The company's largest potential competitor came not from within the digital mobile radio market but, understandably, from the conventional cellular market. Numerous cellular companies formed joint marketing agreements in an effort to build nationwide brand identities. The competitive landscape came into clearer focus when AT&T announced its intention to acquire McCaw, the nation's largest cellular communications company. In addition to providing AT&T a position in the rapidly growing mobile communications market, McCaw would give AT&T direct access to millions of local telephone customers. As a long distance company only, AT&T was now dependent on local telephone companies for access to these customers. Additionally, by merging with AT&T, McCaw would have access to AT&T's substantial financial and technological resources.
By contrast, although Nextel had substantial backing from leading equipment manufacturers, it had no link-up with a long distance provider. In order to ensure nationwide coverage to rival the AT&T/McCaw combination, Nextel began negotiations with MCI, the nation's second largest long distance carrier and AT&T's fiercest rival. A formal alliance between Nextel and MCI was announced on February 28, 1994. MCI purchased a 17 percent stake in Nextel for the right to market wireless phone, data, and dispatching services under the MCI brand name, using the Nextel network.
Although Nextel lost $10 million on only $34 million in revenue during 1993, its market value was quoted at a staggering $9.5 billion. This indication of investor confidence was based on the formidability of Nextel's emerging alliances, as well as on the future potential of its services.
Perhaps the greatest asset to Nextel's network was its involvement with Motorola, which provided the advanced digital cellular technology under which the system operated. By using the Motorola Integrated Radio System, or MIRS, Nextel entered the communications market with a state-of-the-art platform that provided far greater capabilities than any other existing system. In fact, cellular companies remained divided over which digital system to use in their own upgrade from analog to digital technology, delaying implementation of systems that could compete effectively with MIRS.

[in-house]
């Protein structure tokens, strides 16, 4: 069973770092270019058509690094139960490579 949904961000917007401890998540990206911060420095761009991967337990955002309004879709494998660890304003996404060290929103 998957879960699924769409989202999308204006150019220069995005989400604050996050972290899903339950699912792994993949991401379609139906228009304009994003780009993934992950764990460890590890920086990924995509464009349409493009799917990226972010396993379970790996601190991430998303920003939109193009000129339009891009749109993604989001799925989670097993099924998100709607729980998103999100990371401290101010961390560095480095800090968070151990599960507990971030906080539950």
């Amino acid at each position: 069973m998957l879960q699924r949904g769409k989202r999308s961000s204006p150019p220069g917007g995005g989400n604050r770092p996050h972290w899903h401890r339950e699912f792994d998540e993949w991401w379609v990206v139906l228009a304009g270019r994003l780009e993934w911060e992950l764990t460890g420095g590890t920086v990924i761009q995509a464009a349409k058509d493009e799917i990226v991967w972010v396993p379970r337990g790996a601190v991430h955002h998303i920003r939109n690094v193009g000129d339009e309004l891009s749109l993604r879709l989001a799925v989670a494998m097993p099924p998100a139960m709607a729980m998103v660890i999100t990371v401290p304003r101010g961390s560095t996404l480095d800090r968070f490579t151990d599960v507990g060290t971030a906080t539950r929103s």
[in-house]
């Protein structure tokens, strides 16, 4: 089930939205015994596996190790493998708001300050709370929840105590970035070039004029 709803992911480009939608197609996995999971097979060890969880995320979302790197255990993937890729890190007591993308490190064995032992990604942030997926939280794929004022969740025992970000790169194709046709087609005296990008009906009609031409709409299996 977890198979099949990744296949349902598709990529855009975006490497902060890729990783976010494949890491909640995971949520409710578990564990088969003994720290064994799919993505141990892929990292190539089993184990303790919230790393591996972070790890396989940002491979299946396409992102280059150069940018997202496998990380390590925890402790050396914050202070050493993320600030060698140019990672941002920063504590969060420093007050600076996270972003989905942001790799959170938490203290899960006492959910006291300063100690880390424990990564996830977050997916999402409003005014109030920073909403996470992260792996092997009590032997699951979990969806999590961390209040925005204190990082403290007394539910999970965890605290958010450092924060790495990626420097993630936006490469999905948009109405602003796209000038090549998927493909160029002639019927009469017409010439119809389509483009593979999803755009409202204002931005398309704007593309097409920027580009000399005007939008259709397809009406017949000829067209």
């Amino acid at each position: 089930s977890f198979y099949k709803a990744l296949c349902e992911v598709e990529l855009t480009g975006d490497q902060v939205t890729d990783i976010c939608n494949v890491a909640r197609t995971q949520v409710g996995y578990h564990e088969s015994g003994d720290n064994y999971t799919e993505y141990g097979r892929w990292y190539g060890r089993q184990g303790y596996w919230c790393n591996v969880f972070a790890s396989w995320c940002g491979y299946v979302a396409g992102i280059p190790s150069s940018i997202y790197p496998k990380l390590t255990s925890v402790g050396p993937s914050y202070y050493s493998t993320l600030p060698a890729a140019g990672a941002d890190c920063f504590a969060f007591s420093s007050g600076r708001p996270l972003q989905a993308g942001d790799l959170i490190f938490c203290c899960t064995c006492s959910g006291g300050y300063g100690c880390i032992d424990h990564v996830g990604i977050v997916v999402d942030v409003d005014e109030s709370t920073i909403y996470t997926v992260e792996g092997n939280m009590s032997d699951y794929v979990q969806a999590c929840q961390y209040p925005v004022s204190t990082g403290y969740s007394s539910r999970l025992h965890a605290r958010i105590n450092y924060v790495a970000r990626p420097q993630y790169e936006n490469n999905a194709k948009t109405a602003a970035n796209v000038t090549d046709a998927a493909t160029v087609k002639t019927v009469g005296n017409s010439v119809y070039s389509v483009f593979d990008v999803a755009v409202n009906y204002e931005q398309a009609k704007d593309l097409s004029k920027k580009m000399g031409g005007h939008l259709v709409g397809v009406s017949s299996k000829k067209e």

The Nextel consortium contained every element necessary to ensure successful entry into the wireless market. Nextel possessed the frequency licenses and network equipment; Motorola, the engineering and manufacturing expertise; Comcast, the experience with cellular networks; and MCI, the long distance capability, billing systems and, most importantly, a nationally recognized and highly valued brand name.
The alliance was particularly important to MCI, which early in 1994 unveiled a new business strategy called networkMCI. As part of this strategy, the long distance carrier announced its intention to establish partnerships with other communications and information industry companies to provide seamless voice and data communication to customers anywhere. With about 95 percent of the nation's population covered by the Nextel system, MCI possessed the ability to market communication services directly to nearly 250 million people. By contrast, companies such as Sprint and AT&T were relatively restricted to the limited coverage of their cellular systems or obliged to deal with local telephone companies and competing cellular operators for access to customers.
Late 1994 and early 1995 saw Nextel ink two more agreements with other companies to expand its own scope. In October 1994, the company made an agreement with Clearnet Communications, Inc. of Ontario, Canada, which gave Nextel expanded coverage in 24 of the top 33 markets in Canada. In February 1995, Nextel signed a merger agreement with Dial Page, Inc., which was the leading SMR provider in the southeastern United States.
Soon thereafter, three ironic and somewhat strange things occurred. In April 1995, wireless communications pioneer Craig McCaw (of the AT&T/McCaw combination), along with his family, decided to invest over $1 billion in Nextel. Then in January 1996, Nextel brought aboard Timothy Donahue--the former Northeast regional president of AT&T Wireless Services&mdash the new president of Nextel. Three months later, Daniel F. Akerson--the former president of MCI&mdashrived at Nextel to assume the roles of chairman and CEO.
The Late 1990s: New Services and Acquisitions
In late 1996, Nextel introduced Motorola's new iDEN technology, which combined enhanced digital cellular service, alphanumeric paging service, and two-way radio service into one telephone. Nextel had ordered approximately $100 million worth of the service from Motorola earlier in the year, and thus began a national rollout of the new service in September 1996, after a very successful Summer Olympics 1996 pilot program.